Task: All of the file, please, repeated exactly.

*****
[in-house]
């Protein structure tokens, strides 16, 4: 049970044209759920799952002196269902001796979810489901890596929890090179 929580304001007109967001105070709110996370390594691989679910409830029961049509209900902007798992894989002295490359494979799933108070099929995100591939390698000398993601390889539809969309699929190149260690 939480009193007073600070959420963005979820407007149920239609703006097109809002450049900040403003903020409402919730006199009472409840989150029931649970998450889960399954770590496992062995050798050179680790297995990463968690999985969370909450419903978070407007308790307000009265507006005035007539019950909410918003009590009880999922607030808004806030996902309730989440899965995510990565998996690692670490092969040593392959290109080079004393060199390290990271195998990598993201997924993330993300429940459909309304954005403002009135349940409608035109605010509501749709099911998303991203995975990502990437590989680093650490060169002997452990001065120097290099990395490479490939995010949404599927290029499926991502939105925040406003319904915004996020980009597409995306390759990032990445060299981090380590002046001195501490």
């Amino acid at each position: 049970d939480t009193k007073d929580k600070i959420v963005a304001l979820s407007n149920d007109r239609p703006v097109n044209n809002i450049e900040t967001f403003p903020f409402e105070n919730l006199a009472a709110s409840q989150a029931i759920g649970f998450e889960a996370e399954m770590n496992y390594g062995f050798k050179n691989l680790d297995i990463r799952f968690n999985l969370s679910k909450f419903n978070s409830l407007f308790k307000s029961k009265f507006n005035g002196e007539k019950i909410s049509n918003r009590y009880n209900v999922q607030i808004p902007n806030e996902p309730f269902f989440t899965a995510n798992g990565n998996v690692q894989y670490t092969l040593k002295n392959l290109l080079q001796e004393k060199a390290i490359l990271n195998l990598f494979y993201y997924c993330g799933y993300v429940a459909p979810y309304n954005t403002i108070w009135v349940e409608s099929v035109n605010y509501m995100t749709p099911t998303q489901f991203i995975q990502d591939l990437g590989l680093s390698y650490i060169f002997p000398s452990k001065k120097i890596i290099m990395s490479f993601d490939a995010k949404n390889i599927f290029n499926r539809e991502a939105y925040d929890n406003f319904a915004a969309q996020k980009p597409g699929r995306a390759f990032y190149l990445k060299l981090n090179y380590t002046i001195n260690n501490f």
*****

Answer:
[in-house]
């Protein structure tokens, strides 16, 4: 049970044209759920799952002196269902001796979810489901890596929890090179 929580304001007109967001105070709110996370390594691989679910409830029961049509209900902007798992894989002295490359494979799933108070099929995100591939390698000398993601390889539809969309699929190149260690 939480009193007073600070959420963005979820407007149920239609703006097109809002450049900040403003903020409402919730006199009472409840989150029931649970998450889960399954770590496992062995050798050179680790297995990463968690999985969370909450419903978070407007308790307000009265507006005035007539019950909410918003009590009880999922607030808004806030996902309730989440899965995510990565998996690692670490092969040593392959290109080079004393060199390290990271195998990598993201997924993330993300429940459909309304954005403002009135349940409608035109605010509501749709099911998303991203995975990502990437590989680093650490060169002997452990001065120097290099990395490479490939995010949404599927290029499926991502939105925040406003319904915004996020980009597409995306390759990032990445060299981090380590002046001195501490």
């Amino acid at each position: 049970d939480t009193k007073d929580k600070i959420v963005a304001l979820s407007n149920d007109r239609p703006v097109n044209n809002i450049e900040t967001f403003p903020f409402e105070n919730l006199a009472a709110s409840q989150a029931i759920g649970f998450e889960a996370e399954m770590n496992y390594g062995f050798k050179n691989l680790d297995i990463r799952f968690n999985l969370s679910k909450f419903n978070s409830l407007f308790k307000s029961k009265f507006n005035g002196e007539k019950i909410s049509n918003r009590y009880n209900v999922q607030i808004p902007n806030e996902p309730f269902f989440t899965a995510n798992g990565n998996v690692q894989y670490t092969l040593k002295n392959l290109l080079q001796e004393k060199a390290i490359l990271n195998l990598f494979y993201y997924c993330g799933y993300v429940a459909p979810y309304n954005t403002i108070w009135v349940e409608s099929v035109n605010y509501m995100t749709p099911t998303q489901f991203i995975q990502d591939l990437g590989l680093s390698y650490i060169f002997p000398s452990k001065k120097i890596i290099m990395s490479f993601d490939a995010k949404n390889i599927f290029n499926r539809e991502a939105y925040d929890n406003f319904a915004a969309q996020k980009p597409g699929r995306a390759f990032y190149l990445k060299l981090n090179y380590t002046i001195n260690n501490f």